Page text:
As It Happens

Scientist says it's a 'miracle' Trump administration let climate change report go public

A U.S. federal government report reaches a conclusion President Donald Trump has already rejected — humans cause climate change, and it's getting worse.
Activists participated in the People's Climate March on President Trump's 100th day in office to protest his environmental policies. (Karen Ducey/Getty Images)
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Story transcript

In a new U.S. federal government report, hundreds of scientists reach a conclusion President Donald Trump has already dismissed — humans are causing climate change, and it's getting worse. 

The report was released Friday ahead of the 23rd conference of the parties, or COP23, in Bonn, Germany, where world leaders gathered on Monday to begin implementing the Paris agreement to fight climate change. 

It is the first major conference on climate change since Trump said that the U.S. will pull out of the Paris accord unless his administration can secure a better deal.

The report is released every four years and is considered the U.S. government's most definitive statement on climate science.

But this year's report goes against Trump's definitive statements on the issue. In the past, he has described climate change as a hoax.

As It Happens host Carol Off spoke with Canadian climate scientist Katharine Hayhoe, who is one of the lead authors of the report. Here is part of their conversation. 

What is the overarching conclusion of this report?

The 600 pages that make up this report can be summarized in pretty much one sentence: climate is changing, humans are responsible, the risks are serious and the window of time to fix this thing is narrowing fast.

We have been covering so many stories in the past year or two years of all the different weather-borne catastrophes. From heat waves, to fires, floods, heavy rains. There's all kinds of extreme weather events. And are you concluding that most, if not all, of them relate back to climate change?

The reason that we care about a changing climate is because it exacerbates the naturally occurring risks that we already faced in the past. Climate change doesn't create a hurricane, but it makes it stronger and exacerbates the risks and the impacts associated with it.

'Gravity doesn't care if you believe in it or not. If you step off the cliff, you are going down.- Katharine Hayhoe, climate scientist 
Climate change is amping up our heat waves, our heavy rain falls, our droughts. That's why we care as humans because our infrastructure, our society, our economy, our agriculture, our water resources — they are all built on the assumption that long-term climate is stable. We are not prepared for this type of rate of change.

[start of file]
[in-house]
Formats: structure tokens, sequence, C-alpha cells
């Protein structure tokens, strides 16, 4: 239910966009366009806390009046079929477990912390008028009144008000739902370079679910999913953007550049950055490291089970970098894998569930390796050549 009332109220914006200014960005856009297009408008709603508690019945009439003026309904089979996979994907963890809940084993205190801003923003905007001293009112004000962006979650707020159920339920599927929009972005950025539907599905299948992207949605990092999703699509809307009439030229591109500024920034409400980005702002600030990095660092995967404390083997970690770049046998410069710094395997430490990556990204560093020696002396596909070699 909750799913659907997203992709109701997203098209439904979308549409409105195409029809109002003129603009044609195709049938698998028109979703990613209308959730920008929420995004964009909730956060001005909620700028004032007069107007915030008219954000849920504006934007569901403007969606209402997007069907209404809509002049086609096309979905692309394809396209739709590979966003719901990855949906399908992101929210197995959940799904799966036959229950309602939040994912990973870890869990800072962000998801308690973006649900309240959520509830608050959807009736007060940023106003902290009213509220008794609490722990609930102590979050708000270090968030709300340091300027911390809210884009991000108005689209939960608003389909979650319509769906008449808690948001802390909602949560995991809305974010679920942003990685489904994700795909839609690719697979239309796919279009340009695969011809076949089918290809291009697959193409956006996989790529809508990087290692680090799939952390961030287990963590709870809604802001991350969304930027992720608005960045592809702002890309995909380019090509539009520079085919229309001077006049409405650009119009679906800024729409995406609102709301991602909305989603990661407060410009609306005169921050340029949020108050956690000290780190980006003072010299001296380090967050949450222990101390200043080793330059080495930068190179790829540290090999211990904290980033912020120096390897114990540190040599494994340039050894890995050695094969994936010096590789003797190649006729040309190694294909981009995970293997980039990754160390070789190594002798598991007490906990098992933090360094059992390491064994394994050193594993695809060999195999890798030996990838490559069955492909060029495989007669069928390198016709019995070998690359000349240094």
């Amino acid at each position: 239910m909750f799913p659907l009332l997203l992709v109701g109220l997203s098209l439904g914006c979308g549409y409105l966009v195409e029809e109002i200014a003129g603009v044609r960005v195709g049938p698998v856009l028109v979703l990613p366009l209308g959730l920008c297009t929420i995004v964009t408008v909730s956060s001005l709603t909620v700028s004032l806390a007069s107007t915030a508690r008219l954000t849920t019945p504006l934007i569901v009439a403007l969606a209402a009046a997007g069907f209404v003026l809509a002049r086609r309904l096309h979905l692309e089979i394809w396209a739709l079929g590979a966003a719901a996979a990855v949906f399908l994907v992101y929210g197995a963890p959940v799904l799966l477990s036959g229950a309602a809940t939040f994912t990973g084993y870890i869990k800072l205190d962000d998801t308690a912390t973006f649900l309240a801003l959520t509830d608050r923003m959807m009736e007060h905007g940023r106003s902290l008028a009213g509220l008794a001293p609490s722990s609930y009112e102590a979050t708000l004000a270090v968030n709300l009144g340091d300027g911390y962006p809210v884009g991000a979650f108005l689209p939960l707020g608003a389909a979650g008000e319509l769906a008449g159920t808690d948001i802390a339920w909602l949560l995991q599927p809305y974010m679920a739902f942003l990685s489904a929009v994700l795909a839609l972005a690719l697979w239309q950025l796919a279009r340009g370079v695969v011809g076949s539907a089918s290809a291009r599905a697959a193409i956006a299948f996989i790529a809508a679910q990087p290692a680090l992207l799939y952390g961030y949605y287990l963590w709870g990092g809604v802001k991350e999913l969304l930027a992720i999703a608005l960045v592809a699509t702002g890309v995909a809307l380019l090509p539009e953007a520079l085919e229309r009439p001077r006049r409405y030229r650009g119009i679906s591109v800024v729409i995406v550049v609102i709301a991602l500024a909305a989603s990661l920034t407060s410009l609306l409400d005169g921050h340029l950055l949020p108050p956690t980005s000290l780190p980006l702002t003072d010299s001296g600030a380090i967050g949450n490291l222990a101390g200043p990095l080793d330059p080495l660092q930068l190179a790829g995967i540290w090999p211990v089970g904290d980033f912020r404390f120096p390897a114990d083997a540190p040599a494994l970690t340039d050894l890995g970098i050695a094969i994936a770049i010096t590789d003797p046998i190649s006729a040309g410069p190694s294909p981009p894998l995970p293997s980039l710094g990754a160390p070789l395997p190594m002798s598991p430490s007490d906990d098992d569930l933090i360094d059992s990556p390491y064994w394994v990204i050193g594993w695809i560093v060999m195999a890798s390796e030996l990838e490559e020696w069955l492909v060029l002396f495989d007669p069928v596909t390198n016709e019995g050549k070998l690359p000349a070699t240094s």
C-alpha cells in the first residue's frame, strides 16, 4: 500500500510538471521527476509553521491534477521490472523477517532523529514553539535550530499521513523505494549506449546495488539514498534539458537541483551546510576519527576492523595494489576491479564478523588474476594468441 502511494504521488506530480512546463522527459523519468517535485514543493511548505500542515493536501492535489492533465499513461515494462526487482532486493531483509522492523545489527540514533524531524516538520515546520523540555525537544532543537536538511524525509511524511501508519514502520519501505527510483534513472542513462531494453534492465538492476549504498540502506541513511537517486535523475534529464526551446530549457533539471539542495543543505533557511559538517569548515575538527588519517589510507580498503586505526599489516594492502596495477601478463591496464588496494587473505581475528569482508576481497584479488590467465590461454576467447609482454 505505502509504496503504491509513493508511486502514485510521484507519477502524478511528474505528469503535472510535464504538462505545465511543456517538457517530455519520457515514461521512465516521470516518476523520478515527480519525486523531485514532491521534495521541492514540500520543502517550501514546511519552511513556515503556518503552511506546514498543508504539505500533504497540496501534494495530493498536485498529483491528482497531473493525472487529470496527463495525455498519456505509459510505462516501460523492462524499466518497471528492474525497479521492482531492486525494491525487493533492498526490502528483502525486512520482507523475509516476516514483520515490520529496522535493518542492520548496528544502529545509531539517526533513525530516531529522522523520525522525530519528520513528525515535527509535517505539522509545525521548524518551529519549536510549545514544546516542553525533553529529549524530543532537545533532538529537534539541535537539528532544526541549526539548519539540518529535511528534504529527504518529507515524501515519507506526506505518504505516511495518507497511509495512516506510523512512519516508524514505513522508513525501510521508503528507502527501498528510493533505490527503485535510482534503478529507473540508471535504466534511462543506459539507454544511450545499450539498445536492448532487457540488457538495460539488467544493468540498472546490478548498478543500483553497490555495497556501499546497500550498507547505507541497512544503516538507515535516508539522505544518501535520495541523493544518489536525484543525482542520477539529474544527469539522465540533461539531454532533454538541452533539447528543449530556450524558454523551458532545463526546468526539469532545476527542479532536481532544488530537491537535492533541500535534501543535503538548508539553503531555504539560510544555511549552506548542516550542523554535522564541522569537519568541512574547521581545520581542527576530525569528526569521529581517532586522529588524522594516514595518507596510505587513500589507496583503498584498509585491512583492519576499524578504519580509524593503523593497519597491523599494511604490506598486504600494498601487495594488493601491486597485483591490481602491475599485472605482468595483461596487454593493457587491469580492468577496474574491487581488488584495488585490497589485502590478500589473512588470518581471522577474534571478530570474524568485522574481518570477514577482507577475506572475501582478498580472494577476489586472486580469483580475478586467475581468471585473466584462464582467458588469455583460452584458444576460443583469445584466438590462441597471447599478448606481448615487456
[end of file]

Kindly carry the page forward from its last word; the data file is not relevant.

A boy sits on an abandoned boat on what is left of Guatemala's Lake Atescatempa, which has dried up due to drought and high temperatures. (Marvin Recinos/AFP/Getty Images)

This is a United States government report. Does it have the stamp of approval from the White House?

This report has undergone public comment, a National Academy of Sciences review and multiple agency reviews by every federal agency that has any relevant expertise.

Now, the first agency review happened during the Obama administration, but the final review, which was completed just this past August, did, in fact, occur under the Trump administration.

It was approved for release by those agencies according to law because this report is mandated under the global change research act. The government has to produce one of these reports every four years or else it is actually opens itself up to legal action. 
Canadian scientist Katharine Hayhoe is one of the lead authors of The Climate Science Special Report. (Ashley Rodgers/Texas Tech University)

You know that the administration and the president has articulated that he is a climate change skeptic and he has appointed people to key positions who are also climate change skeptics. Was there any effort to try and suppress this report?

I would quibble a little bit with the word skeptic. A skeptic implies that more evidence would convince them. I would actually call people dismissive. Dismissives are people who will dismiss any evidence that confronts them. I have no doubt, whatsoever, that this report will be dismissed by some of the very people in the government that released it.
We live in a very strange time — a time where somehow the number that a thermometer gives you is perceived to be different depending on whether you vote conservative or liberal. But the reality is that gravity doesn't care if you believe in it or not. If you step off the cliff, you are going down. 
Sea ice is seen from NASA's Operation IceBridge research aircraft shows the ice fields of Ellesmere Island, Canada, are retreating due to warming temperatures. (Mario Tama/Getty Images)

And so the fact that this report even came out, which is certainly a minor miracle under this administration, the fact that this report came out as a solid science report that clearly communicates the risks that we are facing and the urgency of swift action to address them — what people do with it, you know, that is politics.

But the report is out there and it lays out the truth of what is happening to our planet and, as you pointed out, in this current political climate that really is a miracle.

This interview transcript has been edited for length and clarity. For more on this story listen to our full interview with Katharine Hayhoe.

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